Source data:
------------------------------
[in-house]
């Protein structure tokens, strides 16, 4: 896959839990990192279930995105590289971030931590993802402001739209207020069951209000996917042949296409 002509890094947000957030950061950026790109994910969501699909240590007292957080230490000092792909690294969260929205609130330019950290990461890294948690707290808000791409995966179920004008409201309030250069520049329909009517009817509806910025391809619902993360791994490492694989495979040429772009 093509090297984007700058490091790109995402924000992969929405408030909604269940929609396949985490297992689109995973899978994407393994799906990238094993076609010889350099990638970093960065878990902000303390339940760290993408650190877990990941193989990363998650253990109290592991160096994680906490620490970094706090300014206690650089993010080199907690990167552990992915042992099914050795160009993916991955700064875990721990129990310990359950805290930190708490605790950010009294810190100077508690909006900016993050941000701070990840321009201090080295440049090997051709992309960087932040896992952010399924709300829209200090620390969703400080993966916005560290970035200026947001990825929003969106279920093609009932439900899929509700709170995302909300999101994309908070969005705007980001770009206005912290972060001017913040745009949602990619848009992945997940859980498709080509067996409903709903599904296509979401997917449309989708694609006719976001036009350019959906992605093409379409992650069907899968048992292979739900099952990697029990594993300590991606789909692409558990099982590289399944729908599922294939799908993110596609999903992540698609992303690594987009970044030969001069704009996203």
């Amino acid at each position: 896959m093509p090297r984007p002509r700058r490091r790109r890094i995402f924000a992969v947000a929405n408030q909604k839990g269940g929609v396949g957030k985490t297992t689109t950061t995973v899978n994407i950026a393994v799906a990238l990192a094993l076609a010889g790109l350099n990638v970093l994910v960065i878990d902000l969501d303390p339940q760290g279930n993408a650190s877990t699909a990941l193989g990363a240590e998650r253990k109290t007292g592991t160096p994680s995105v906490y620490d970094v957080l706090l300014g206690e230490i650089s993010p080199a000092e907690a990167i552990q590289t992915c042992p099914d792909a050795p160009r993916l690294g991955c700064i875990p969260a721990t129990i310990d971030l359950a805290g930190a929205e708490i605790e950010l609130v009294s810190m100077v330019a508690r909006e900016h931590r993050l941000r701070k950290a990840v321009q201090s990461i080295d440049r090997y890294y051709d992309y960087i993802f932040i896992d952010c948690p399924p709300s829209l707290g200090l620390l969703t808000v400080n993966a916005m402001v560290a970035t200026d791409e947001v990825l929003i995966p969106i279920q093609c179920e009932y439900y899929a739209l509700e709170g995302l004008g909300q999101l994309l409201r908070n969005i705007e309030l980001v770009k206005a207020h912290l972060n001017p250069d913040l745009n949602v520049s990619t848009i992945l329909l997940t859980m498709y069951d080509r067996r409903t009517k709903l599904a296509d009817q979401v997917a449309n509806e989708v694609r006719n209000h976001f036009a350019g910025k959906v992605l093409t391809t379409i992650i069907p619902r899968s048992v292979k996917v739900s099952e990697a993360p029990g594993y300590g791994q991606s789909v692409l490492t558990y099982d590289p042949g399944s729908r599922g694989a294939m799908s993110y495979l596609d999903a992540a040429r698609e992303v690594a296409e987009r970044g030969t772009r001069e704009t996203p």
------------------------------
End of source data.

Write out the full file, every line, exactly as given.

[in-house]
């Protein structure tokens, strides 16, 4: 896959839990990192279930995105590289971030931590993802402001739209207020069951209000996917042949296409 002509890094947000957030950061950026790109994910969501699909240590007292957080230490000092792909690294969260929205609130330019950290990461890294948690707290808000791409995966179920004008409201309030250069520049329909009517009817509806910025391809619902993360791994490492694989495979040429772009 093509090297984007700058490091790109995402924000992969929405408030909604269940929609396949985490297992689109995973899978994407393994799906990238094993076609010889350099990638970093960065878990902000303390339940760290993408650190877990990941193989990363998650253990109290592991160096994680906490620490970094706090300014206690650089993010080199907690990167552990992915042992099914050795160009993916991955700064875990721990129990310990359950805290930190708490605790950010009294810190100077508690909006900016993050941000701070990840321009201090080295440049090997051709992309960087932040896992952010399924709300829209200090620390969703400080993966916005560290970035200026947001990825929003969106279920093609009932439900899929509700709170995302909300999101994309908070969005705007980001770009206005912290972060001017913040745009949602990619848009992945997940859980498709080509067996409903709903599904296509979401997917449309989708694609006719976001036009350019959906992605093409379409992650069907899968048992292979739900099952990697029990594993300590991606789909692409558990099982590289399944729908599922294939799908993110596609999903992540698609992303690594987009970044030969001069704009996203």
């Amino acid at each position: 896959m093509p090297r984007p002509r700058r490091r790109r890094i995402f924000a992969v947000a929405n408030q909604k839990g269940g929609v396949g957030k985490t297992t689109t950061t995973v899978n994407i950026a393994v799906a990238l990192a094993l076609a010889g790109l350099n990638v970093l994910v960065i878990d902000l969501d303390p339940q760290g279930n993408a650190s877990t699909a990941l193989g990363a240590e998650r253990k109290t007292g592991t160096p994680s995105v906490y620490d970094v957080l706090l300014g206690e230490i650089s993010p080199a000092e907690a990167i552990q590289t992915c042992p099914d792909a050795p160009r993916l690294g991955c700064i875990p969260a721990t129990i310990d971030l359950a805290g930190a929205e708490i605790e950010l609130v009294s810190m100077v330019a508690r909006e900016h931590r993050l941000r701070k950290a990840v321009q201090s990461i080295d440049r090997y890294y051709d992309y960087i993802f932040i896992d952010c948690p399924p709300s829209l707290g200090l620390l969703t808000v400080n993966a916005m402001v560290a970035t200026d791409e947001v990825l929003i995966p969106i279920q093609c179920e009932y439900y899929a739209l509700e709170g995302l004008g909300q999101l994309l409201r908070n969005i705007e309030l980001v770009k206005a207020h912290l972060n001017p250069d913040l745009n949602v520049s990619t848009i992945l329909l997940t859980m498709y069951d080509r067996r409903t009517k709903l599904a296509d009817q979401v997917a449309n509806e989708v694609r006719n209000h976001f036009a350019g910025k959906v992605l093409t391809t379409i992650i069907p619902r899968s048992v292979k996917v739900s099952e990697a993360p029990g594993y300590g791994q991606s789909v692409l490492t558990y099982d590289p042949g399944s729908r599922g694989a294939m799908s993110y495979l596609d999903a992540a040429r698609e992303v690594a296409e987009r970044g030969t772009r001069e704009t996203p």